Down House, Charles Darwin's home in Kent, England, is set to reopen to the public this week with a new permanent exhibition marking 200 years since he was born. The house and gardens have been restored and visitors can come and see what it was like to live and work here, as Darwin did for 40 years until his death. "It places Down House firmly on the international map as one of the world's most important scientific heritage sites," says Sir Barry Cunliffe, chairman of English Heritage, the group that led the restoration project. Nailing more than a few details, the organization has even brought the potted plants on top of the piano back to life -- "Darwin used to have his wife and children play music to earthworms and study the effect it had on the creatures," says a story in the BBC.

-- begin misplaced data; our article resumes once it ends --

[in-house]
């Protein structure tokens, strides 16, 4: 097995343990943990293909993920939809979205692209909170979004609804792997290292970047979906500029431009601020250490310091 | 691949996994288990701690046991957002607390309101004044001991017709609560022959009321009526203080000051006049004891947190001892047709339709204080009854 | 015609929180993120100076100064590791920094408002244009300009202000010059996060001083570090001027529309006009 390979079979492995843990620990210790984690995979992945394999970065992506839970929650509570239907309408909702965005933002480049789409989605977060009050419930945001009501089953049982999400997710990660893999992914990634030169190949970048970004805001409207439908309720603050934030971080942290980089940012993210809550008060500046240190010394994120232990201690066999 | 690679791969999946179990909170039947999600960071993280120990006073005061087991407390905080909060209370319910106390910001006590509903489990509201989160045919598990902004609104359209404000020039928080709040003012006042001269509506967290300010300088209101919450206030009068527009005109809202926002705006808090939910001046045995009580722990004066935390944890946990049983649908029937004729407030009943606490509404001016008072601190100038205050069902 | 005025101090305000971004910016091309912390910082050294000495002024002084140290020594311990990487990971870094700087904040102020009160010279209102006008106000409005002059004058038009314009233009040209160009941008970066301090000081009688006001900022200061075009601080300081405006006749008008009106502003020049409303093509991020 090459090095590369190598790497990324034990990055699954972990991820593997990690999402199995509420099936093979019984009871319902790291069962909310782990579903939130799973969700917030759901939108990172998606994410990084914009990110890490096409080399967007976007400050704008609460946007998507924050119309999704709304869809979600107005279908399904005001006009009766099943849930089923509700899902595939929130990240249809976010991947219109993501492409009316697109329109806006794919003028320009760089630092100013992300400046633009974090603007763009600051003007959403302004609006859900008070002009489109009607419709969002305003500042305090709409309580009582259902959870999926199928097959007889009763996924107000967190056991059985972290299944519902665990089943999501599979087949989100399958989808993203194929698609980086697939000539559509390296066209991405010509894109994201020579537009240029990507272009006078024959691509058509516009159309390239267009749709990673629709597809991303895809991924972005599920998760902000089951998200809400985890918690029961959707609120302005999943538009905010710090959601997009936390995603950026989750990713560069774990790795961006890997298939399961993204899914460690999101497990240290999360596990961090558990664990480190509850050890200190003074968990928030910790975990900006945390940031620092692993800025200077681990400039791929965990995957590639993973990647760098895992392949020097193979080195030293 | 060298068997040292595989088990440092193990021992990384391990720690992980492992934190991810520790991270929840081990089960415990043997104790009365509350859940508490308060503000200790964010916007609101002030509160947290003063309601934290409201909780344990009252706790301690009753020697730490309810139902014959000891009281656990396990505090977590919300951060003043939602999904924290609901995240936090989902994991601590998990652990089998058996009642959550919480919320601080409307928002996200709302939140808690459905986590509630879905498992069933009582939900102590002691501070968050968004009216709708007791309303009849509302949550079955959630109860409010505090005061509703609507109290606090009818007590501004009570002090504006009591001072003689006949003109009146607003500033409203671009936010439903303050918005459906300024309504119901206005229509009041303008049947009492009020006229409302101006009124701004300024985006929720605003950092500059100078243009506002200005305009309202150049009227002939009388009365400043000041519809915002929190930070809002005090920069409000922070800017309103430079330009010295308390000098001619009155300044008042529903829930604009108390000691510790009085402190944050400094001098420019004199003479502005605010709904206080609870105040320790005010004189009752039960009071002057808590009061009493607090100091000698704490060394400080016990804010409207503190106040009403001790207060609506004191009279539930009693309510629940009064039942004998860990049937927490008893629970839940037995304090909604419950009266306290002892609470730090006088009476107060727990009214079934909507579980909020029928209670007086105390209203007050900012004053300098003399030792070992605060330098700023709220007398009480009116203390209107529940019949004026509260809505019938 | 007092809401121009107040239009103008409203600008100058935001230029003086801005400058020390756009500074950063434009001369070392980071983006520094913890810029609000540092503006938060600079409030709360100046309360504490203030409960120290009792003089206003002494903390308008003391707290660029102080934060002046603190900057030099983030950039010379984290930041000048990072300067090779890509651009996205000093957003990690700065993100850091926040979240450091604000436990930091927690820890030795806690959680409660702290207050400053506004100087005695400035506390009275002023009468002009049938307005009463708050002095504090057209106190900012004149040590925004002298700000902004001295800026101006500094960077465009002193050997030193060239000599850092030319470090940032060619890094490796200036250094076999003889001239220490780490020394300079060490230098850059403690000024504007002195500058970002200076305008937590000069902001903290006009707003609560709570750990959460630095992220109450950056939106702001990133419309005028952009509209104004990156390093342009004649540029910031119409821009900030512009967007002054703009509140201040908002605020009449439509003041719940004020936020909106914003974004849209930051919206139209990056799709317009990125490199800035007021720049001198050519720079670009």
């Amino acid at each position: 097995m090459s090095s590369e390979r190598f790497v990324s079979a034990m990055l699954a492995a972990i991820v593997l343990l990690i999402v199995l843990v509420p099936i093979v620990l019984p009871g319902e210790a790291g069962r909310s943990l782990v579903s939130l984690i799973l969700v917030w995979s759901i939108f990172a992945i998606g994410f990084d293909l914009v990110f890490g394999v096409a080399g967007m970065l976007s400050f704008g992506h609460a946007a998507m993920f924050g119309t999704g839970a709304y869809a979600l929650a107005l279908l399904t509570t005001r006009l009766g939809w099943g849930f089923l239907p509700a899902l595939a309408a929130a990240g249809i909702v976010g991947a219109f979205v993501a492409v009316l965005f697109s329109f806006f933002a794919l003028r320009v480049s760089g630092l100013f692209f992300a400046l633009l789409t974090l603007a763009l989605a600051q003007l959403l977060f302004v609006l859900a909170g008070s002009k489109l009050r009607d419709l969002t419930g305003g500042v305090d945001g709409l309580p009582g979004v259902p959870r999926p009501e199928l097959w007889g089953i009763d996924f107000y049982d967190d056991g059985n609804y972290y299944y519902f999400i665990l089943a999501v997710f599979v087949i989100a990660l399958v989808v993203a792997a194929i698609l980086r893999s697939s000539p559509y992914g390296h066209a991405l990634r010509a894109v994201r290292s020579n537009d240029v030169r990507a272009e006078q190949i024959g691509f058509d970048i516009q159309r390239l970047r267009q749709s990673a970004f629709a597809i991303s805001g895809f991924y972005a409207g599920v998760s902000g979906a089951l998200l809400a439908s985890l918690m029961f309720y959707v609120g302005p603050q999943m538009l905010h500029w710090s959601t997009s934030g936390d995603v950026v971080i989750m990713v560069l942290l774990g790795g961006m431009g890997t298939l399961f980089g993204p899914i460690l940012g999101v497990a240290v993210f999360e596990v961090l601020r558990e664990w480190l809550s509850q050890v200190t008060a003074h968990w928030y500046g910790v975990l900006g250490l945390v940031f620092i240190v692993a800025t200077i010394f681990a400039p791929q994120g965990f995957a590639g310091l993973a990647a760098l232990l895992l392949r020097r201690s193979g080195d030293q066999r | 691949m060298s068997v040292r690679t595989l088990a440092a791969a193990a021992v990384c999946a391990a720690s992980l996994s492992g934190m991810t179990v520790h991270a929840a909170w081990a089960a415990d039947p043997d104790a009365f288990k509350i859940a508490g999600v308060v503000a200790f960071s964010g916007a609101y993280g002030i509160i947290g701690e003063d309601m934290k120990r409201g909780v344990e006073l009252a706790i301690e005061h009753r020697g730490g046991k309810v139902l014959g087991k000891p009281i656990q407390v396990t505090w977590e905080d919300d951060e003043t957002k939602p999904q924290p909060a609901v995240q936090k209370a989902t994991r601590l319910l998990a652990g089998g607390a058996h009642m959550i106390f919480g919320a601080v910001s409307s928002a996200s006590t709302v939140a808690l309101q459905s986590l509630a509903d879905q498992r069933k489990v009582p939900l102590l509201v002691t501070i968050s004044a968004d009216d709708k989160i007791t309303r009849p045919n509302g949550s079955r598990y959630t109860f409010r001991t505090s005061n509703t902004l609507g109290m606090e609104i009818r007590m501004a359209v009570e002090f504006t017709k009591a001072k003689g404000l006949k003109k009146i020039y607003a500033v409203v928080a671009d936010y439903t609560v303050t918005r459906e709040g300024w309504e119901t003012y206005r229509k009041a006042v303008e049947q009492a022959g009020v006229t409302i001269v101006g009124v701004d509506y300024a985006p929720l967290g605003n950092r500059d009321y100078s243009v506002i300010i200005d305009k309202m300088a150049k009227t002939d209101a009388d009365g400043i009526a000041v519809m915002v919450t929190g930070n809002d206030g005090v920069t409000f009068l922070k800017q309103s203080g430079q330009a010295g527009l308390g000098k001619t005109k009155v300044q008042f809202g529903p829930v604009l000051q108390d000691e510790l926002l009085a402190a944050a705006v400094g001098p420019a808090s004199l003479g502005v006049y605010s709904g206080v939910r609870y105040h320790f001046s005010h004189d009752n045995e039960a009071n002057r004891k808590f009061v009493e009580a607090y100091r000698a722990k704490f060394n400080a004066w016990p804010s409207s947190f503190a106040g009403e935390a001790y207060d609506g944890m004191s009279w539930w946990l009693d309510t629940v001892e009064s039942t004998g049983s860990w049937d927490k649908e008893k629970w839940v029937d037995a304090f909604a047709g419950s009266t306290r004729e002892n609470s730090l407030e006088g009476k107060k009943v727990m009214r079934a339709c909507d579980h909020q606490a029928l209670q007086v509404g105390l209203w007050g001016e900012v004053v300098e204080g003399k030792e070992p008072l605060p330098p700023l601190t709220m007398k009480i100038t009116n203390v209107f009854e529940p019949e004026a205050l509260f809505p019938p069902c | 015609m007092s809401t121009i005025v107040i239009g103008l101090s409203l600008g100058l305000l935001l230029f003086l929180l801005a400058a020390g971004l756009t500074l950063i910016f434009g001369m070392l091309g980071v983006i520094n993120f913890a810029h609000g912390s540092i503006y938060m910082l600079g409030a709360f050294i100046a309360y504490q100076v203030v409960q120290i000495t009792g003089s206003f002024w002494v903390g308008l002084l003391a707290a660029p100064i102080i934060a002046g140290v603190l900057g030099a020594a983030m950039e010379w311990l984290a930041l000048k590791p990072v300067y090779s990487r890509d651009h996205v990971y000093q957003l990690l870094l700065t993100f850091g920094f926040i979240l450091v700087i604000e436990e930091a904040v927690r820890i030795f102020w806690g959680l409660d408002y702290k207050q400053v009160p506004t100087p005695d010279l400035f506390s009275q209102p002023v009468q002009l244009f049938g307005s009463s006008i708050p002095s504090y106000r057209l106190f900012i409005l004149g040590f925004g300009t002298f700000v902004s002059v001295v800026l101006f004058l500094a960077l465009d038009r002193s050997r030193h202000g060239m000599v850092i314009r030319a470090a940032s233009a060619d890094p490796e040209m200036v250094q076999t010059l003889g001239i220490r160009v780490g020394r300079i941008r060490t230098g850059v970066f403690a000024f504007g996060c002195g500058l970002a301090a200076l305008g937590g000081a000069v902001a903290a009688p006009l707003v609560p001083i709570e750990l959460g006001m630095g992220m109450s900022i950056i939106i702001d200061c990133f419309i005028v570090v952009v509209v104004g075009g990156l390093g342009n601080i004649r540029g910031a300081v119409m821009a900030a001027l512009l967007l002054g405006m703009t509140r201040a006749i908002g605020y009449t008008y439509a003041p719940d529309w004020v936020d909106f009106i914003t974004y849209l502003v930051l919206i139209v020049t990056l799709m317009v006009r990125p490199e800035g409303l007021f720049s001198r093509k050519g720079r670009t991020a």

Bringing Darwin Back to Life
Feb 10, 2009